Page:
Azure Functions is an awesome serverless offering from Microsoft. It lets you deploy a small piece of code as a “function” without having to worry about any underlying infrastructure. A function will then execute on a given event, which for example could be an event from an event service like Event Grid or Event Hubs, a message on a queue like Azure ServiceBus or Azure storage queues, a direct HTTP request like an API call or a webhook, or a timer.
I use a lot of different computers and I have a thing for reimaging my computers way too often. All in all, this means that I find myself sitting in front of a newly installed computer quite often. One thing that I always to on a fresh computer is to clone a bunch of repos from my personal organization in Azure DevOps that contains my notes and a selection of tools that I want available everywhere I go.
Intro Have you ever wanted to query an API that uses access tokens from Azure Active Directory (AzureAD) from a PowerShell script? There are a lot of solutions for this that uses an application in AzureAD and authenticates using its client-id and secret. If I have a web application or a non-interactive service this is the way to go. My friend and colleague Emanuel Palm wrote a great post on Microsoft Graph API with PowerShell for that scenario.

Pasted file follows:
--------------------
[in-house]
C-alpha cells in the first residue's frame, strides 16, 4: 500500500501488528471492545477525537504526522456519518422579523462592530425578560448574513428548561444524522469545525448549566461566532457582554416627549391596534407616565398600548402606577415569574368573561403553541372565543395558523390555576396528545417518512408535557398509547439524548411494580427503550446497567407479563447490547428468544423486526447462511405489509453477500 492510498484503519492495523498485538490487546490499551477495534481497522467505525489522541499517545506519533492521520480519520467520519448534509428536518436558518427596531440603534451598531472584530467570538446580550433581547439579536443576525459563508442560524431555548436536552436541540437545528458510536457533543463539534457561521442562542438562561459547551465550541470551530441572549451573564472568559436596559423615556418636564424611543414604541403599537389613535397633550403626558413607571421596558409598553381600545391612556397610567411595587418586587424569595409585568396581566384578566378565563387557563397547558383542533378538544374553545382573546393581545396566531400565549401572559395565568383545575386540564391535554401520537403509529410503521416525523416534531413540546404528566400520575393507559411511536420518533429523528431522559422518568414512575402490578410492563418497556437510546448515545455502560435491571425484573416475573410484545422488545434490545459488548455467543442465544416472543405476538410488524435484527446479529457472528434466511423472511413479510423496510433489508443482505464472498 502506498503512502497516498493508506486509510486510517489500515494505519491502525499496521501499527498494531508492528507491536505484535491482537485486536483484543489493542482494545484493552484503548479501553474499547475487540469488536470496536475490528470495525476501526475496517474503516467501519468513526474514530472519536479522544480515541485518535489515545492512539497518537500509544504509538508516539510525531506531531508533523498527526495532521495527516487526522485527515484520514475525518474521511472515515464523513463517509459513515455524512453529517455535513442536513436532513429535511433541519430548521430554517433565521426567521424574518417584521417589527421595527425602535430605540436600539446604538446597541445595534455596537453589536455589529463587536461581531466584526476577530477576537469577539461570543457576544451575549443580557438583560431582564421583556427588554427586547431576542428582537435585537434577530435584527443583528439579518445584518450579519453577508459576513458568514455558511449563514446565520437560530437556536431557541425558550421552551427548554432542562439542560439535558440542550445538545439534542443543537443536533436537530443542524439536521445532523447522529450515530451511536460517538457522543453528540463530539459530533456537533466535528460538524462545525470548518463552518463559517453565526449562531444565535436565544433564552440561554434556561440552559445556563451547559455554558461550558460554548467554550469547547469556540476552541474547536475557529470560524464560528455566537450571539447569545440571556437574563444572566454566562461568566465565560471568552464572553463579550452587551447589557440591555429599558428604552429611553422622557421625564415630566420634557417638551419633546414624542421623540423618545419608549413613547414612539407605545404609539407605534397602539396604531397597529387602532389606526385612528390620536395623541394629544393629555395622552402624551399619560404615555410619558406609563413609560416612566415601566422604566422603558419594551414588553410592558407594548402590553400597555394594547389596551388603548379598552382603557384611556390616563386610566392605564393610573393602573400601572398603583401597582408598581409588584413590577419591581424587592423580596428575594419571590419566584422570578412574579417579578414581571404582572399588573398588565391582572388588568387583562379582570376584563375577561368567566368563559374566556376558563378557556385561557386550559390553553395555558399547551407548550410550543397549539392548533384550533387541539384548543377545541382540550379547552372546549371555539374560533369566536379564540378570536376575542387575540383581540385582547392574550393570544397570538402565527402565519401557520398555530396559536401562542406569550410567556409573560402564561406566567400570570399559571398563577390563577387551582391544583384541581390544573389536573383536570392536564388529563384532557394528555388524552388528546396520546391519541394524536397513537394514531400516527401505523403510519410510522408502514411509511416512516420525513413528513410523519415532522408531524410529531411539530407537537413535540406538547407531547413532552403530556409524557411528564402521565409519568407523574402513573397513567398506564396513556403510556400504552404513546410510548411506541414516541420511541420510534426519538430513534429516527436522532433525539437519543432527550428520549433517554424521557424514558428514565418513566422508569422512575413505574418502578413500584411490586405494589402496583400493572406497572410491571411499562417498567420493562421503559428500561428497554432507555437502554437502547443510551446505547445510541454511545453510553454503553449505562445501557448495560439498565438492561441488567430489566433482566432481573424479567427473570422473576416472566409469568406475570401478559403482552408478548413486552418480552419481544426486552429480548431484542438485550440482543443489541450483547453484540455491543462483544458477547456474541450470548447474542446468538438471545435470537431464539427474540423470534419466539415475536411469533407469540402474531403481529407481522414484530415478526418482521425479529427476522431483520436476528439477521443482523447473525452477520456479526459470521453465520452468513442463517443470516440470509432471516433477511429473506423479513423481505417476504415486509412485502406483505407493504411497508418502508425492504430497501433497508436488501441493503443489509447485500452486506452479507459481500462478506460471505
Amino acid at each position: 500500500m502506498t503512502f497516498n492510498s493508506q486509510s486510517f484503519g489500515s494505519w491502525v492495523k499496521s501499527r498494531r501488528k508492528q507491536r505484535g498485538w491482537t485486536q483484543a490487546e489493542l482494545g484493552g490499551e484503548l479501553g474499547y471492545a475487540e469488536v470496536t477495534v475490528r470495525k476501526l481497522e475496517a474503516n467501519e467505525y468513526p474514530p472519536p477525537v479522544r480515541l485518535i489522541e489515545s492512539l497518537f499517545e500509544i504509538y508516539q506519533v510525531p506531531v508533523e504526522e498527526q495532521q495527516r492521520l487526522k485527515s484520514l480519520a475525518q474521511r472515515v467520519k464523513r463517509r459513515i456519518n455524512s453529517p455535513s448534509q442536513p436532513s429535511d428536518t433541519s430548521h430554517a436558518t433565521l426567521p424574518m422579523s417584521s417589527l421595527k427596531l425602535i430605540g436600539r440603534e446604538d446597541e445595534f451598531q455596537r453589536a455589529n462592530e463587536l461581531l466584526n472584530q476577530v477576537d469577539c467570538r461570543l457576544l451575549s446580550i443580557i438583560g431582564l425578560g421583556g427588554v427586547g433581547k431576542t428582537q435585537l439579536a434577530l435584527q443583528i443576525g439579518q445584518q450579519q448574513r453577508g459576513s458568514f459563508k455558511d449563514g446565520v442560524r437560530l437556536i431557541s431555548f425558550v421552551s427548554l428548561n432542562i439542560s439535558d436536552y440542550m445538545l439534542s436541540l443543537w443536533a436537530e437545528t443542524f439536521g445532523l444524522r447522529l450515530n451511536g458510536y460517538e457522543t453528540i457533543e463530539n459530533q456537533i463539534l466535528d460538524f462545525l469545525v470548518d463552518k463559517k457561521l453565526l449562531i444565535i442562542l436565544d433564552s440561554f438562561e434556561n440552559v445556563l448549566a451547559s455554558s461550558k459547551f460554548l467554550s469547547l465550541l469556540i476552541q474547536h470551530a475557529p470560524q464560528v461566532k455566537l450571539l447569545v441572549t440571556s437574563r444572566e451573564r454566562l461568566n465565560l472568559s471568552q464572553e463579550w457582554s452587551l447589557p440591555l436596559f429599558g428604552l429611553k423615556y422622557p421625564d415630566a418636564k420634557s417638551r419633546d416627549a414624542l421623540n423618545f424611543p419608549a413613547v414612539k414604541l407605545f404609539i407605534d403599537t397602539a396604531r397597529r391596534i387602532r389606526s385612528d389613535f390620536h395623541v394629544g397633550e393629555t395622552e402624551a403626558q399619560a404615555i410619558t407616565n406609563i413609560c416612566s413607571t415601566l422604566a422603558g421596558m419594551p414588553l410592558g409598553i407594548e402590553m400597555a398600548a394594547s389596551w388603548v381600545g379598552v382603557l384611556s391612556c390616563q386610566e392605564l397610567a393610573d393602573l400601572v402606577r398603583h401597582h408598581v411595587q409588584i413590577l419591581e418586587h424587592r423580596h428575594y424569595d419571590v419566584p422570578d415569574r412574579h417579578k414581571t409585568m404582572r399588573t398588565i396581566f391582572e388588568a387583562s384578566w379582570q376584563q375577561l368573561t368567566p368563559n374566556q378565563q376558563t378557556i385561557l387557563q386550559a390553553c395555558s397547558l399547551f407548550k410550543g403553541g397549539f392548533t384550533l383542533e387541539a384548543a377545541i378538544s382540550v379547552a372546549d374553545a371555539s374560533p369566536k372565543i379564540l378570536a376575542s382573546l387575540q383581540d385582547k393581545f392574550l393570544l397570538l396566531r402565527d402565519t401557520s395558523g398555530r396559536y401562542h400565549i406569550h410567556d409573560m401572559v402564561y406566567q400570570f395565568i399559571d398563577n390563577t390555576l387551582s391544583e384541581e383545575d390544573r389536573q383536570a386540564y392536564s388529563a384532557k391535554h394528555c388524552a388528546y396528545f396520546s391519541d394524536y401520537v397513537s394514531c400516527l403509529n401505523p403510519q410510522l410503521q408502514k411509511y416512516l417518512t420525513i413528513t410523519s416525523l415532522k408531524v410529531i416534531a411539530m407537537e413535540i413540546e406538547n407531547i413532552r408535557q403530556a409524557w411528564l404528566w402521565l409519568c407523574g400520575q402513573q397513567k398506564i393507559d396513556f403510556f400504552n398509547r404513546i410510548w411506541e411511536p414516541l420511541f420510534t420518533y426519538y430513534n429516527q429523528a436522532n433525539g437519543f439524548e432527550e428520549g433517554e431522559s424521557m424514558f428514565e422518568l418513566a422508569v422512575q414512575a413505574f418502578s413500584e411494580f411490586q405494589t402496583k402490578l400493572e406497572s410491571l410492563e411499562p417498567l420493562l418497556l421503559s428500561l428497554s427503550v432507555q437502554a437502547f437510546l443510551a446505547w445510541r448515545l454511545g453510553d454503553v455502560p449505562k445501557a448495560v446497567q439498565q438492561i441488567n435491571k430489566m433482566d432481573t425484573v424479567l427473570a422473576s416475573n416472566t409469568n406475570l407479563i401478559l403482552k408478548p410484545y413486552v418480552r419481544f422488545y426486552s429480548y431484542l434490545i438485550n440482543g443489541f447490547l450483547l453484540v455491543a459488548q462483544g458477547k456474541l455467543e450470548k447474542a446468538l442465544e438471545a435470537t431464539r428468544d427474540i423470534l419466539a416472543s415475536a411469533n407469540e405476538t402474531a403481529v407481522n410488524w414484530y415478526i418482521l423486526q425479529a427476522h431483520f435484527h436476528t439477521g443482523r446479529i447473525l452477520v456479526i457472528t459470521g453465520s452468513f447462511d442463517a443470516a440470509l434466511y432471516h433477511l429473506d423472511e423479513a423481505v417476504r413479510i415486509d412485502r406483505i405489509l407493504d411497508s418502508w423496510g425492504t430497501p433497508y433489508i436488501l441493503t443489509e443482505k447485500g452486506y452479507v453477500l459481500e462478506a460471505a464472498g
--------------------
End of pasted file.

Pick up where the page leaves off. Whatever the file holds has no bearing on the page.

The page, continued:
Intro I deployed an Azure function using ARM template and then tried to manually add an application setting in the portal. Got the following error message: Updating web app settings The specified container size is not supported. Use one of these container sizes: 128, 192, 256, 320, 384, 448, 512, 576, 640, 704, 768, 832, 896, 960, 1024, 1088, 1152, 1216, 1280, 1344, 1408, 1472, 1536. Searched on the internet, found this issue: https://github.
Intro I’ve been asked the question on “How can I turn my script to an exe-file” more times than I can remember. My answer has always been: -“Just host Windows PowerShell in an executable and run what ever code you like.” Scared of using C# most people has ignored my advice and used some kind of tool to do this, and there is no fault in that (as long as you choose a tool from a provider you trust, not a random tool from a shade site on the Internet).